Second Union

Second Union


“It’s only an island if you look at it from the water.”

Jaws, 1975 (Roy Scheider/Richard Dreyfuss/Robert Shaw) MCA/Universal

If you want to get stingy about awarding credit to the first motion picture blockbuster franchise, I suppose we could talk about The Godfather, which premiered in 1972, and was followed two years later with a sequel. It’s true those movies were huge hits, but Jaws came along in 1975 and ushered in a new era of big-tent summer movies. This is a movie that still (yes, still) frightens me to this day. It’s a quite logical fear that could be a reason for my swimming fears. If there’s something I know I can’t do well, it’s swim, and when you factor in the threat of a giant killer shark. I’m hopeless in the water and then—what’s that?

Dun-dun … dun-dun … dun-dun, dun-dun, dun-dun, dun-dun. A shadow under the surface of the water. The breaking fin. I can’t breathe. This is a horror movie. It’s a horror movie about a killer shark. It’s an underwater slasher movie. I’m sure everybody knows the story. A 25-foot great white shark sets up housekeeping in the fictitious New England community of Amity (which, as you know, means “friendship). Despite all of the higher-ups (including head-in-the-sand Mayor Larry Vaughn, played by Murray Hamilton) knowing a succession of fatalities is being caused by said shark, the business owners of Amity want the beaches kept open.

This is a town that lives on summer dollars by way of the tourist industry. Only New York transplant Chief Martin Brody (Roy Scheider) and high-strung ichthyologist Matt Hooper (Richard Dreyfuss) know what the town is truly up against. In an absolutely horrifying scene, young Alex Kintner is gobbled up by the shark in plain view of everyone on the beach. It’s interesting how looking at it from a distance, the boy is engulfed in a fountain of blood, but if you look closer, you can see the mouth of the shark surging up from the water.

Hooper performs an autopsy on a recently caught tiger shark but can find no evidence of any bodies, which means the predator is still out in the open water. Vaughn insists on keeping the beaches open for the 4th of July. This goes about as well as you could expect, and I seriously can’t imagine Amity will ever be the hot tourist spot it once was, but we do get a Jaws 2 set in that same location, so I guess people have a short memory. Brody hires shark fisherman Quint (Robert Shaw) to catch and kill it.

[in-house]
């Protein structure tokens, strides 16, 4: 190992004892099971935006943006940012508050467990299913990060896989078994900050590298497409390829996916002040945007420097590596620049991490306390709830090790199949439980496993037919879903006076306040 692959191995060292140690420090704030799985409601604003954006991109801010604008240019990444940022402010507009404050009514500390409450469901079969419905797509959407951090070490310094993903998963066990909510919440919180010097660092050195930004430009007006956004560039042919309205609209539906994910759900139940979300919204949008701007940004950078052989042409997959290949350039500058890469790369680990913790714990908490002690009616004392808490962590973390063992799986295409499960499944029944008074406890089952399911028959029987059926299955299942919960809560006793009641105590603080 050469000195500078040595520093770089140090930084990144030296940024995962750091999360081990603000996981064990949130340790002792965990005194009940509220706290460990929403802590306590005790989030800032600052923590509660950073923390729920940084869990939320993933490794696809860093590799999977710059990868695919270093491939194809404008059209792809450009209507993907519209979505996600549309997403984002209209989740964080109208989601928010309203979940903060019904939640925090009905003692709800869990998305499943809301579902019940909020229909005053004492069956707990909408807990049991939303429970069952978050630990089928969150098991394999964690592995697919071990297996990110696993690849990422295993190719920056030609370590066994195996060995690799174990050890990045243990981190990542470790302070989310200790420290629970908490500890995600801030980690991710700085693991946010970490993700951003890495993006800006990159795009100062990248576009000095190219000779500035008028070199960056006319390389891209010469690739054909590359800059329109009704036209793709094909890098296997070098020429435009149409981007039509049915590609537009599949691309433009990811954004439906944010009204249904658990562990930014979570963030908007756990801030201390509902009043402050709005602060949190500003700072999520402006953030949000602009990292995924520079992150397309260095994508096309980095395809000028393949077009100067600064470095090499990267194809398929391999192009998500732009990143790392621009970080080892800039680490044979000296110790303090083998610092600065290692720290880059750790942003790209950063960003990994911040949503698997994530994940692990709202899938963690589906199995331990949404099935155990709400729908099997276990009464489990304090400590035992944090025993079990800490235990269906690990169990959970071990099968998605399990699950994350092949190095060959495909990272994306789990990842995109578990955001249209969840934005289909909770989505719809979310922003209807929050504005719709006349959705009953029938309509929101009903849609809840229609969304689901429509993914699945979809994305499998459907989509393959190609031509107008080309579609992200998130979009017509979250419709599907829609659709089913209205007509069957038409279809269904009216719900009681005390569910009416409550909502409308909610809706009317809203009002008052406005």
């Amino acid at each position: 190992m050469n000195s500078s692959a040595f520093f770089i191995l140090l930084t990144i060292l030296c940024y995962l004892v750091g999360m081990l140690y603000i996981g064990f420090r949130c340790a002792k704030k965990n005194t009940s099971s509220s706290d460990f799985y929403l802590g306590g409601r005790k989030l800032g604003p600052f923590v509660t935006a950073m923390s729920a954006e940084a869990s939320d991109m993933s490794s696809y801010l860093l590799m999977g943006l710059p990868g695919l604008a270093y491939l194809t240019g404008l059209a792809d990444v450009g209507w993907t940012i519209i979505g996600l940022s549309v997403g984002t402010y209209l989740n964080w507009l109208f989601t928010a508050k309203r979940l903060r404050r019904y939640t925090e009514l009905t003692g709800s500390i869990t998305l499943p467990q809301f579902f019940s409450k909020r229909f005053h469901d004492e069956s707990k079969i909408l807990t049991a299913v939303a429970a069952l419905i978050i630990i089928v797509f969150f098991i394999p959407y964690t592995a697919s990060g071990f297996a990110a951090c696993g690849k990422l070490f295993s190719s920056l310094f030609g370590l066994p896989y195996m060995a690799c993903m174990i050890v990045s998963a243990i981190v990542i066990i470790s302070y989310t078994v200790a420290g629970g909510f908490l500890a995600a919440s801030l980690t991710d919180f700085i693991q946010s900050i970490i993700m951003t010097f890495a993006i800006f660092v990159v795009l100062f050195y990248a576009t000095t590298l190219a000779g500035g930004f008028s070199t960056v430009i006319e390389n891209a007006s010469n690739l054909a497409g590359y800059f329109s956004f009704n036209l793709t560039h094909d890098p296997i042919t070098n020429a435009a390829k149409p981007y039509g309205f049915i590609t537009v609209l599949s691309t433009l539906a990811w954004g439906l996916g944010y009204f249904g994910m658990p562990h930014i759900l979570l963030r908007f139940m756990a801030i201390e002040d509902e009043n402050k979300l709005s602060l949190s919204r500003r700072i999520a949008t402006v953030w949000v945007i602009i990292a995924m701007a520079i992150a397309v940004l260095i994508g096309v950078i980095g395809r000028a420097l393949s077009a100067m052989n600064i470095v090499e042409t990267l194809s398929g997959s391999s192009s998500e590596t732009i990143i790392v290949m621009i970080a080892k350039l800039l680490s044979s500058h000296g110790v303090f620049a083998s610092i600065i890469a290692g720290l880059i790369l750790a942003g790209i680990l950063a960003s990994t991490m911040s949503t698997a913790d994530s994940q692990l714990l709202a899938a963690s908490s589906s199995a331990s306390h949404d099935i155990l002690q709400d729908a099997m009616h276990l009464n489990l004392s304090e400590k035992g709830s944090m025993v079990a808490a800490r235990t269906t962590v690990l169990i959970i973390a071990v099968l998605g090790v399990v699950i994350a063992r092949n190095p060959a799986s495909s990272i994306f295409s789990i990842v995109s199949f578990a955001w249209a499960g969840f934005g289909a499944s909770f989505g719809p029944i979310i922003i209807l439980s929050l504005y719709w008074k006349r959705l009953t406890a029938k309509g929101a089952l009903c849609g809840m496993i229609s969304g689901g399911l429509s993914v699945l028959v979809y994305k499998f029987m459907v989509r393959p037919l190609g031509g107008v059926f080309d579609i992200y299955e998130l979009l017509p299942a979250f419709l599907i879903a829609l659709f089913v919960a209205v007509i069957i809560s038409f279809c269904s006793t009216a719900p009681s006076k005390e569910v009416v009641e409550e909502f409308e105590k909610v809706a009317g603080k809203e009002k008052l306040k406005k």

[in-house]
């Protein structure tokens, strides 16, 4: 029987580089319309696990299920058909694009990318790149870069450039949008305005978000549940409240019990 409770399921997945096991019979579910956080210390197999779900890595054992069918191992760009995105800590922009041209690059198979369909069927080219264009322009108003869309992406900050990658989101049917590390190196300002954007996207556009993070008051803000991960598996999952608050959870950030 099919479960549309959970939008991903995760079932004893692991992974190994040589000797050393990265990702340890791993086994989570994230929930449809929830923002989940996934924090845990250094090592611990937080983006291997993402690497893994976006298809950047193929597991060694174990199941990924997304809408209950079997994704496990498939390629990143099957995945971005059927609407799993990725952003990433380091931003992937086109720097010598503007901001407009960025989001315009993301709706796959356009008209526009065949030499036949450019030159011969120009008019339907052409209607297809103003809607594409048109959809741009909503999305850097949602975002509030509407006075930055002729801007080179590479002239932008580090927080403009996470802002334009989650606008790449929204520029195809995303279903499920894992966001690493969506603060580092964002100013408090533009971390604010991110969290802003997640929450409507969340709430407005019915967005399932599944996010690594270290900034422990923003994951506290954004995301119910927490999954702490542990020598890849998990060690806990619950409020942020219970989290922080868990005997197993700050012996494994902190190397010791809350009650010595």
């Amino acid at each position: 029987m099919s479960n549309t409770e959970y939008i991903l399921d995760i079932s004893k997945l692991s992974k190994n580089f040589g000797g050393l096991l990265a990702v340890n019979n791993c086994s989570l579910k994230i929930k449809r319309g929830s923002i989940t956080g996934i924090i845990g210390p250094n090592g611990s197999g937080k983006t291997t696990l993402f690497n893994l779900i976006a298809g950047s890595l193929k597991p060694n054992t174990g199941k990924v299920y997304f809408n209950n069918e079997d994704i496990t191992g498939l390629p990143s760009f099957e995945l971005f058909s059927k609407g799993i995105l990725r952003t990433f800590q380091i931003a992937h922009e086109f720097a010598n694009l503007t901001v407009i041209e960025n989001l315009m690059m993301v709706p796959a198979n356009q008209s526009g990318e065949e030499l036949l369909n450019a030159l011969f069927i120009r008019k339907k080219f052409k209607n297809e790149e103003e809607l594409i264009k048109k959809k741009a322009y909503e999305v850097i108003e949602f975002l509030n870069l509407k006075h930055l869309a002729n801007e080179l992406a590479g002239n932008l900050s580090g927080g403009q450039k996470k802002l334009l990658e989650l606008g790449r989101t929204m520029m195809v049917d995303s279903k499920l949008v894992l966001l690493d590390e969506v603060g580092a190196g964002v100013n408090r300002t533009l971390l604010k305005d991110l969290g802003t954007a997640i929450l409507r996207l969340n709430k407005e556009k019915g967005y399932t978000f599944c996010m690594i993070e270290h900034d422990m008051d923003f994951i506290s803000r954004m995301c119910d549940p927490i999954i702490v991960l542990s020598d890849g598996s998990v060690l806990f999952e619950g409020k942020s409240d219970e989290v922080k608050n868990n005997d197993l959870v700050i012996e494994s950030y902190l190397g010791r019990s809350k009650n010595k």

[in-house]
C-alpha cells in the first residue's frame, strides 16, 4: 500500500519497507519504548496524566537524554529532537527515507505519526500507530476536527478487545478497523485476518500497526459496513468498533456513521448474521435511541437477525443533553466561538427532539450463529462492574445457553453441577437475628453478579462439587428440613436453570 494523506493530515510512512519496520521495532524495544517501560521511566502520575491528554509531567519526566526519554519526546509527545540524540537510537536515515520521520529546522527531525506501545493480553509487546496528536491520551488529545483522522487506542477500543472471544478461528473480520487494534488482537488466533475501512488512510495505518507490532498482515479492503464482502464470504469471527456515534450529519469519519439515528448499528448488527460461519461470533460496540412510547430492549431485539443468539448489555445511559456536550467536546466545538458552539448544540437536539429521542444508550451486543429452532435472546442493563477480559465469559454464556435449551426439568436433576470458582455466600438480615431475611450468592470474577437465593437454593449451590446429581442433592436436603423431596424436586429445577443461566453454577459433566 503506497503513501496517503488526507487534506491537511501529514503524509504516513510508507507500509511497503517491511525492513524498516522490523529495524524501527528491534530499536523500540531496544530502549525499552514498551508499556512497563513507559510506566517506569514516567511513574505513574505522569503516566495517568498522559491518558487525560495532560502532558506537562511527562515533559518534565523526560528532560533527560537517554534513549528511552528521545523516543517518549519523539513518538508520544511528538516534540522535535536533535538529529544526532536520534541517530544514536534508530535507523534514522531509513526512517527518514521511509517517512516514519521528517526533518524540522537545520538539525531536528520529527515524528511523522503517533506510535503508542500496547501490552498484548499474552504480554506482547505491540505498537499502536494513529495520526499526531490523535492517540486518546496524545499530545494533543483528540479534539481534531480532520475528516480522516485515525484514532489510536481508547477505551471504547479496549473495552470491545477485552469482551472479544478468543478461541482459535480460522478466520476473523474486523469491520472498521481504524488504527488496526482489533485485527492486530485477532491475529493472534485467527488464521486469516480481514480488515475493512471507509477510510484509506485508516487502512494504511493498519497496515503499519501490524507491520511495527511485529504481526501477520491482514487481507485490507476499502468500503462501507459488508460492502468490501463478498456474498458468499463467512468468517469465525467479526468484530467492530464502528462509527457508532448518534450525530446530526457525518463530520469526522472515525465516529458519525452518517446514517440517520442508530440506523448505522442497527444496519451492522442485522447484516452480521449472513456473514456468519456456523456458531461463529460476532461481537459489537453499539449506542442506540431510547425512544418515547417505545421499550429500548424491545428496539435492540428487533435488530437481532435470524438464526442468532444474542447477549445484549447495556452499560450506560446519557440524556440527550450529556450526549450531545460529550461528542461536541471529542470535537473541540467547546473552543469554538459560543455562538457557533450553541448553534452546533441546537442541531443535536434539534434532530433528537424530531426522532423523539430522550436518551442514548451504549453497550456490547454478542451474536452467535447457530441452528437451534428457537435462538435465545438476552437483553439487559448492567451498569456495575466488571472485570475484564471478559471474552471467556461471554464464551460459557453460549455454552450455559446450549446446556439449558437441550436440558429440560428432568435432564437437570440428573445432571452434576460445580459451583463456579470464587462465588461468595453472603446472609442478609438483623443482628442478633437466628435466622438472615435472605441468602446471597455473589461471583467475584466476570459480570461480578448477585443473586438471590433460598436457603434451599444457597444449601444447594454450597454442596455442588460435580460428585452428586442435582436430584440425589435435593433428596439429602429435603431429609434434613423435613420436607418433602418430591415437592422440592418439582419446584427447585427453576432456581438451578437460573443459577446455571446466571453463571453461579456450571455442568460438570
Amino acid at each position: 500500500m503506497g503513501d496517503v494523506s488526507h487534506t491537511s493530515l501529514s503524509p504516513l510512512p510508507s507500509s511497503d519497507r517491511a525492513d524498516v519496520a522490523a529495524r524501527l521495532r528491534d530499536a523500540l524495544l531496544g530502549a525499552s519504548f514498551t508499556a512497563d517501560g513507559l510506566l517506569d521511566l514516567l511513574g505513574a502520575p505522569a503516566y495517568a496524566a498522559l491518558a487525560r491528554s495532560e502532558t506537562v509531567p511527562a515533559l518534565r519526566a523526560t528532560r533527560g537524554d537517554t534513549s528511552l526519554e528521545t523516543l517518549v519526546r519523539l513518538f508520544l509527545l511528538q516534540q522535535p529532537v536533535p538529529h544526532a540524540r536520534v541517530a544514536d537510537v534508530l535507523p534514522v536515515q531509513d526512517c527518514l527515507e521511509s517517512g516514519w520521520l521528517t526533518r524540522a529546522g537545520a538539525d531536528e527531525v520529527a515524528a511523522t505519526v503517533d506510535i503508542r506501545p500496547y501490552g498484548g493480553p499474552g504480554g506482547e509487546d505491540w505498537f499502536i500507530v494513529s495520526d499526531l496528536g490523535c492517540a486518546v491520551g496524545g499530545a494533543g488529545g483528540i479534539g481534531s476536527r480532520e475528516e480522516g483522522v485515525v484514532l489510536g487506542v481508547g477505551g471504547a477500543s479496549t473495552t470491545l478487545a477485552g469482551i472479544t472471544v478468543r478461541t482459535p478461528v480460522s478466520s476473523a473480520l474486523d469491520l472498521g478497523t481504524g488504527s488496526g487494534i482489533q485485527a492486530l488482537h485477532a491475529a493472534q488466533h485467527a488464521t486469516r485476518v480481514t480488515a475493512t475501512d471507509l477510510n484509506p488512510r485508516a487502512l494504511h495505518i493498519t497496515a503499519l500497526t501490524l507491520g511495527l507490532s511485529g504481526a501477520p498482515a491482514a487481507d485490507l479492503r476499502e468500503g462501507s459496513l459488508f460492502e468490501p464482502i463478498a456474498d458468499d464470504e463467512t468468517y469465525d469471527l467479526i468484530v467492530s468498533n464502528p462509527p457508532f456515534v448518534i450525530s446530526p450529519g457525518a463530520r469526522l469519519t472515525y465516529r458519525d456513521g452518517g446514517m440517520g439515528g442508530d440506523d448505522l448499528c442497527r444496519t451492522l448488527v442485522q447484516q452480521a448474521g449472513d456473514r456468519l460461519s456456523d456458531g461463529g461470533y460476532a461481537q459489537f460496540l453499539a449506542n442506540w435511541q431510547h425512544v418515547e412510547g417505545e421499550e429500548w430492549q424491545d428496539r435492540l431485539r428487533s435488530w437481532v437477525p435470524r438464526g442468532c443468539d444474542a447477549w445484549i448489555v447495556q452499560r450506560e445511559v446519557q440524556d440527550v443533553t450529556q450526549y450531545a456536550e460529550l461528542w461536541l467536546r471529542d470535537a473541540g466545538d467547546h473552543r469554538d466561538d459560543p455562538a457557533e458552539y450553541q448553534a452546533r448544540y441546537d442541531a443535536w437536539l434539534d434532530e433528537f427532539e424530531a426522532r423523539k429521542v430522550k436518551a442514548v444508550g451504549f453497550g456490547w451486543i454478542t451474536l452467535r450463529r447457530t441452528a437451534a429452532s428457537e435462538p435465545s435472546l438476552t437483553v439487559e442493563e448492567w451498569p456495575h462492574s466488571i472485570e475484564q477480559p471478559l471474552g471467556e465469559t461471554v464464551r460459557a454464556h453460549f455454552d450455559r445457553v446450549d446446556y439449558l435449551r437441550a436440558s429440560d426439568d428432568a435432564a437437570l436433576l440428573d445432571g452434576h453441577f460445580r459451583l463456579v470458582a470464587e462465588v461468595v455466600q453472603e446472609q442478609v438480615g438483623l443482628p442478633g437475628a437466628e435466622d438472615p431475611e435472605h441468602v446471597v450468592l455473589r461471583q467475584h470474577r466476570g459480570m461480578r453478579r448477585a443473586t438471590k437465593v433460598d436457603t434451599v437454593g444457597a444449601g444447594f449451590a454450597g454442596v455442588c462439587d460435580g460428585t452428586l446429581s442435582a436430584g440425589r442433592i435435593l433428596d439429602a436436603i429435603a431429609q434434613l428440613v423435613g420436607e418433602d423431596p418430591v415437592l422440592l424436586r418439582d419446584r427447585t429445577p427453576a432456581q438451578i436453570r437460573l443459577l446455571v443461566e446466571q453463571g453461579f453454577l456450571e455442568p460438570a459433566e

The dynamic then shifts to the claustrophobia of a small boat on the water with Brody, Hooper, and Quint representing what could be three aspects of the male personality with Hooper and Quint at opposite ends. Hooper is the intellect and book smarts, while Quint is the muscle and wisdom. Brody holds the two at bay with his neuroses and pragmatism, ultimately becoming the movie’s hero when muscle and brains fail. Peter Benchley’s book does cover the strata of machismo and male anxiety, and where Spielberg (and his collaborators) marginalize many of the soap opera elements, there is room to ponder the problem-solving skills of three intrinsically opposed forces.

Though Spielberg claims to suffer nightmares about the making of Jaws, this is the movie that put him on the map, as well as changed the face of moviemaking (for good or ill) for all time. It was the release of Jaws on June 20, 1975, that brought about the still-in-use box office business model. Opening weekends were suddenly all that mattered and the b-movie aesthetic was given an expensive face-lift.

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